Getting Real with Peak Experience


In 1964, Abraham Maslow published a book called ‘Religions, values and peak-experiences’. 

It was his attempt to take these “rare, exciting, oceanic, deeply moving, exhilarating, elevating experiences that generate an advanced form of perceiving reality” out of the domain of the exclusively religious and into the realm of the universally human. 

That was his focus in 1964 when religion held a far greater prominence in Western Society. 

Now, almost 60 years later there is a different entanglement with peak experiences for us to consider. 

We are in the grip of a mental health crisis. At the heart of the crisis is the feeling of being an isolated individual, lacking and incomplete in a world that confirms our deepest fear, shame and insecurity. This is a state that is reinforced everywhere we turn. 

Our thoughts about ourselves, other people and the world are torturous because they do not look like thoughts - they look like reality. Our emotions are unbearable because they confirm the apparent accuracy of our thoughts. 

At the same time we are continually told that there is something wrong with us for feeling like this. We should be happy, free, successful, in control like the people we see in the images all around us. 

We struggle and exhaust ourselves and our only relief is the moments when the internal narrative is momentarily turned off and the emotional turmoil numbed.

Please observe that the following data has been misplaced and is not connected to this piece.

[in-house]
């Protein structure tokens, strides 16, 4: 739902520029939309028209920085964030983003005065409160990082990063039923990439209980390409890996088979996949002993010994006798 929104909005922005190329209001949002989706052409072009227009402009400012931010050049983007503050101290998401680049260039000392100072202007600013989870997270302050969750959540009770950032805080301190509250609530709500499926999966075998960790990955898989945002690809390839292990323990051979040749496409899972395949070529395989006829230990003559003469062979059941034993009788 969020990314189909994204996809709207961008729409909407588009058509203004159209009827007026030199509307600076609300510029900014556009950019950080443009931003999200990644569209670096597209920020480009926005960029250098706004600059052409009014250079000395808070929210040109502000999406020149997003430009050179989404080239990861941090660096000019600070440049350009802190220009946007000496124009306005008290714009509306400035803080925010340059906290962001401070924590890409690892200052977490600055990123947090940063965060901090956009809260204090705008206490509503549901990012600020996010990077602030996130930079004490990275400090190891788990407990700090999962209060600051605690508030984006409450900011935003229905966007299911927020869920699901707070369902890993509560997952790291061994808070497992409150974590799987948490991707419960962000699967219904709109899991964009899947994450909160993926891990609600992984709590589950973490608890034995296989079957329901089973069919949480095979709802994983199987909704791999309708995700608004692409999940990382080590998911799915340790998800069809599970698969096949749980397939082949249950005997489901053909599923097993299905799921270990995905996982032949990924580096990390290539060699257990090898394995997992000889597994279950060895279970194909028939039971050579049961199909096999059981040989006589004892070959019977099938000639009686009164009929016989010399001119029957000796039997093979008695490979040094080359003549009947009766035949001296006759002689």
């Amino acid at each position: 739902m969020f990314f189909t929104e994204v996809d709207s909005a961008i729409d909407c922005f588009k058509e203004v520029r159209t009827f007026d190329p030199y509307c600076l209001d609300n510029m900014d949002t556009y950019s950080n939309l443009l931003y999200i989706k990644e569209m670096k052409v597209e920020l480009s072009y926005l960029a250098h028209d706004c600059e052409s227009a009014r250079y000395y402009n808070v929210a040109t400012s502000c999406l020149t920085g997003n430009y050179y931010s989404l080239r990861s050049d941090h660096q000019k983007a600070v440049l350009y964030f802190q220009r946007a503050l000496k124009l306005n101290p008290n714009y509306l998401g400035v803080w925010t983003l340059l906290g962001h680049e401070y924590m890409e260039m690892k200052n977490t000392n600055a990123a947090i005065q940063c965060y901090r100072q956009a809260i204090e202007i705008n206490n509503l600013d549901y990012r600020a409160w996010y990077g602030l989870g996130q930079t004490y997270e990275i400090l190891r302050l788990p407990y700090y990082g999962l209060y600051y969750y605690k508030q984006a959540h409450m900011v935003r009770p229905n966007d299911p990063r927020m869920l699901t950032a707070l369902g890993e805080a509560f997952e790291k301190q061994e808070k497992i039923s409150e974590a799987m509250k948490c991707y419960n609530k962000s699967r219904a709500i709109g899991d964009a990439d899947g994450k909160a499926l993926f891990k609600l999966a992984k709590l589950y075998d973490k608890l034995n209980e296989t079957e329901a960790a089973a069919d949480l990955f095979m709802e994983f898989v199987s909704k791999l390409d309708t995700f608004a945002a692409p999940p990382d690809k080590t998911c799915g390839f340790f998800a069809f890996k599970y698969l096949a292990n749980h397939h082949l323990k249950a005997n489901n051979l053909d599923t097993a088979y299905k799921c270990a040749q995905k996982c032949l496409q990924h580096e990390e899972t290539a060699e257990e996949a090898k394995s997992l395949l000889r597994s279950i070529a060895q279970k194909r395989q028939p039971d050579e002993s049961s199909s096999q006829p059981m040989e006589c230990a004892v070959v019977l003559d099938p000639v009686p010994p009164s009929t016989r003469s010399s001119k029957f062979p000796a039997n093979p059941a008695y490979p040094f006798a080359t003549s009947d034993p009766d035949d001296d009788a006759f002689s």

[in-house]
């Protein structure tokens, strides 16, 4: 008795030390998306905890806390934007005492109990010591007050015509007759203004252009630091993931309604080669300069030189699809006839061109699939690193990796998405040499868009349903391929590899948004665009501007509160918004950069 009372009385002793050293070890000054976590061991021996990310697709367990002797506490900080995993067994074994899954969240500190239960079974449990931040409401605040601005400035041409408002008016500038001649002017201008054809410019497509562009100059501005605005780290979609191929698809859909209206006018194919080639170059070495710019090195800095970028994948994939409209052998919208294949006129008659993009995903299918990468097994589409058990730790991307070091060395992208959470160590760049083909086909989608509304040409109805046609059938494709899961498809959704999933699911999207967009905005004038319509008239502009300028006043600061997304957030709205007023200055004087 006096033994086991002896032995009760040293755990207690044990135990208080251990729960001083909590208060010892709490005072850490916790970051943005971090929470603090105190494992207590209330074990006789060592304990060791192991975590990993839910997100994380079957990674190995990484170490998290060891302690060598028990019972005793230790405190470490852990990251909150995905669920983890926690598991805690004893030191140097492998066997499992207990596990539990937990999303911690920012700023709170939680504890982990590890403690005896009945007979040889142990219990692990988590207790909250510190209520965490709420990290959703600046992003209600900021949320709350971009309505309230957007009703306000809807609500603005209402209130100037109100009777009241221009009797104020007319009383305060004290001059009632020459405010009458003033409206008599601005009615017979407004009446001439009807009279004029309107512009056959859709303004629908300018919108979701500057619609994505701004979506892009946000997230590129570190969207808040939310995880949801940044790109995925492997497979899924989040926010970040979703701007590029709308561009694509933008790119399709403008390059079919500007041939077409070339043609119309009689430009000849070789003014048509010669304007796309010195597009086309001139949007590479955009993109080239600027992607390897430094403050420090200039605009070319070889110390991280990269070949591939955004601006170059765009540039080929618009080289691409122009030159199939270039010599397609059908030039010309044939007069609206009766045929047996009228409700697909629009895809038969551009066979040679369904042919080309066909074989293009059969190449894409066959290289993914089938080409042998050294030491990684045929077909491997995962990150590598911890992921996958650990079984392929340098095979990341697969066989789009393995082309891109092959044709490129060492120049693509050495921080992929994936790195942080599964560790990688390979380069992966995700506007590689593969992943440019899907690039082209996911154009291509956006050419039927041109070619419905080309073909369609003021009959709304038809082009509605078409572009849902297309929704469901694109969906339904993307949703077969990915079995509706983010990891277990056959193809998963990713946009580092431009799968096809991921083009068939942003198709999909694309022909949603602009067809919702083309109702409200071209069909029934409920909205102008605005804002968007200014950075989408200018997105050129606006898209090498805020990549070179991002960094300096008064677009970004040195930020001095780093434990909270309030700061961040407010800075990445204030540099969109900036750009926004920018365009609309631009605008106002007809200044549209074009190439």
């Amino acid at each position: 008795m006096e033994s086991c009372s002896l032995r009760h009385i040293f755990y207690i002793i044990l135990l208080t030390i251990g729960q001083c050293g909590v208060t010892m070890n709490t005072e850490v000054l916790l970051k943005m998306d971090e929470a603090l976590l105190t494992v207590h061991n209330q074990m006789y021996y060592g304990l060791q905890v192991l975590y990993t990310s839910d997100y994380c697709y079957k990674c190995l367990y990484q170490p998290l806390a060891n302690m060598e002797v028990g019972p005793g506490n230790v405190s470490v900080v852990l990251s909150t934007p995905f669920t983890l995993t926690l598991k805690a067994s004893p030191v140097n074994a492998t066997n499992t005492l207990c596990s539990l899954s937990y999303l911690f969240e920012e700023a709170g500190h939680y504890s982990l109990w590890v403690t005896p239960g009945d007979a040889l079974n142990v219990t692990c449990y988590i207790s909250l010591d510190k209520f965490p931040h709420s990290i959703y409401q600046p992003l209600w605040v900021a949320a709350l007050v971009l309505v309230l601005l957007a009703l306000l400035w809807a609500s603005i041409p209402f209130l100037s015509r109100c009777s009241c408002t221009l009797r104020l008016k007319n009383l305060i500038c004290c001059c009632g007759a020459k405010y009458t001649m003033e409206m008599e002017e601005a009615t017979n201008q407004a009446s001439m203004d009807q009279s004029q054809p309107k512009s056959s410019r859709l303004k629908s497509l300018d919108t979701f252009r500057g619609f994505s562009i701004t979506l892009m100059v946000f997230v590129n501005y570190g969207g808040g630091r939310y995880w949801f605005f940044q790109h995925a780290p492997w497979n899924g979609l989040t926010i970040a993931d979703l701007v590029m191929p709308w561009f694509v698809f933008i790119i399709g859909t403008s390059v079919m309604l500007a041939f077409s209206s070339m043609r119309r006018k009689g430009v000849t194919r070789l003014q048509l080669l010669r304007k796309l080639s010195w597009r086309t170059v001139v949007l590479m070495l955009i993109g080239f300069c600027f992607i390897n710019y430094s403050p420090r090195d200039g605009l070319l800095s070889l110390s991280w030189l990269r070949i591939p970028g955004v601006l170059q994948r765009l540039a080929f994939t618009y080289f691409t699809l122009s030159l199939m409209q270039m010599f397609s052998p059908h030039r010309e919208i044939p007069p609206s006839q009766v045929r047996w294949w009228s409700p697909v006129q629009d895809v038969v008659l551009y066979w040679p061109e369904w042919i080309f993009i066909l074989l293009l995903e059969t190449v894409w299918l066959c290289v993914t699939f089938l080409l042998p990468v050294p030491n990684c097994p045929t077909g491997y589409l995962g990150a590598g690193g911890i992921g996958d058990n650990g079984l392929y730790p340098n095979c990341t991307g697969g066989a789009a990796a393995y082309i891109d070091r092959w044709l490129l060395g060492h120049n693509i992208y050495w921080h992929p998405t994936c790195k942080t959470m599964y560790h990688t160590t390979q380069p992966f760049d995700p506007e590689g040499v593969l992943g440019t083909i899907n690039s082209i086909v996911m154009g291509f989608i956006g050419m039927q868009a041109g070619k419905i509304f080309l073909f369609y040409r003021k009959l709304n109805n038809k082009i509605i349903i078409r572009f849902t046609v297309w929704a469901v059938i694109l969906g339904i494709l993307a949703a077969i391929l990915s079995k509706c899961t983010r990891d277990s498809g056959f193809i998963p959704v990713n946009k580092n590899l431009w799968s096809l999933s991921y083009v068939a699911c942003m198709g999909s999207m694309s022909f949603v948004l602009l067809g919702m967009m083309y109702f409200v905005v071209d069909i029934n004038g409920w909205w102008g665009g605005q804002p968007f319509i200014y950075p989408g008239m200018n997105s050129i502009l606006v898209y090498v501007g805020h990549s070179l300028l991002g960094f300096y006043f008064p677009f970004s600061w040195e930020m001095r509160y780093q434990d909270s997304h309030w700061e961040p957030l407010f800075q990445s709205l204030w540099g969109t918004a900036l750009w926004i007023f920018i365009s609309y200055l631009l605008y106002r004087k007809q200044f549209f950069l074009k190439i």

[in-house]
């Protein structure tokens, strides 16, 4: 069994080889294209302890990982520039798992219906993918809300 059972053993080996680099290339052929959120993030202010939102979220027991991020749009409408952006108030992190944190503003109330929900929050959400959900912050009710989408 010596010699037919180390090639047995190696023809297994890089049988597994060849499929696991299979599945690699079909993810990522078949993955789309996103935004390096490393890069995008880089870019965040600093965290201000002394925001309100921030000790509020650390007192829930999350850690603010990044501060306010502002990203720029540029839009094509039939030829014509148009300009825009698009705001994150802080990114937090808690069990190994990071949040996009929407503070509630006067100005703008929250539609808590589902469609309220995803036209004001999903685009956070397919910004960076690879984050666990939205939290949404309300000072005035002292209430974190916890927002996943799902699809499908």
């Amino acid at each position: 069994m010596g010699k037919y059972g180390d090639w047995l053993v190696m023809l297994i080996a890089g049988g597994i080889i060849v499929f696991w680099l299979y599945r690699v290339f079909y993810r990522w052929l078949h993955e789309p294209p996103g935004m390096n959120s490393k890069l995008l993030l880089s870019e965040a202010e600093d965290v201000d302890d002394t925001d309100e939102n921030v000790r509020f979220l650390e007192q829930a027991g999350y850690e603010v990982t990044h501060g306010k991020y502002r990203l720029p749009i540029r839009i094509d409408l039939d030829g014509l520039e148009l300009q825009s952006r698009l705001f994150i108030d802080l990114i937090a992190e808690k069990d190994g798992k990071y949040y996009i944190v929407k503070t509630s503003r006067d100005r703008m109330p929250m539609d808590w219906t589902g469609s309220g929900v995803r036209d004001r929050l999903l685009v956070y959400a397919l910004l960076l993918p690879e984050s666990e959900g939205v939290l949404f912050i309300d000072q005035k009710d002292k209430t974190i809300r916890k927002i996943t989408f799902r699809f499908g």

In other words, when the belief and feeling of being lacking, separate and incomplete is temporarily suspended. 

The contrast in these moments from the lived experience of abject suffering to a feeling of liberation, peace and union is literally mind (and emotion)- blowing. 

The short-lived switching off of voice and emotion can be obtained in infinite ways which fall broadly into two categories 

  1. Numbing - temporarily silencing, distracting from or over-riding the self narrative and emotions (eg with drugs, food, pills, alcohol, sex, shopping or shop-lifting, exercise, fighting, gaming, media, risk, danger, self harm…)
  2. Gratifying - temporarily creating a sense of being whole, complete and perfect along with the accompanying sought-after emotions (eg. through achievement, recognition, attention, reward, control, superiority, being loved, being right, winning, …). 

These potentially euphoric events (in fact - a multi-trillion dollar industry of them) can have many of the hall-marks of a ‘Peak Experience’: the dissolution of separation, time and space, a feeling of inner rightness, of being free, elevated, fulfilled, capable, in flow, in tune, more than an individual self, present… 

But if this brief silence of the yearning for wholeness is not understood for what it is, nothing changes. 

In fact things can become much worse. 

We come down from that numbed high or that moment of believed wholeness and our thoughts are harsher, our emotions more extreme, our sense of separation more desperate.  We crave the experience again and again but each time the high is harder to attain and the crash is all the more desolate.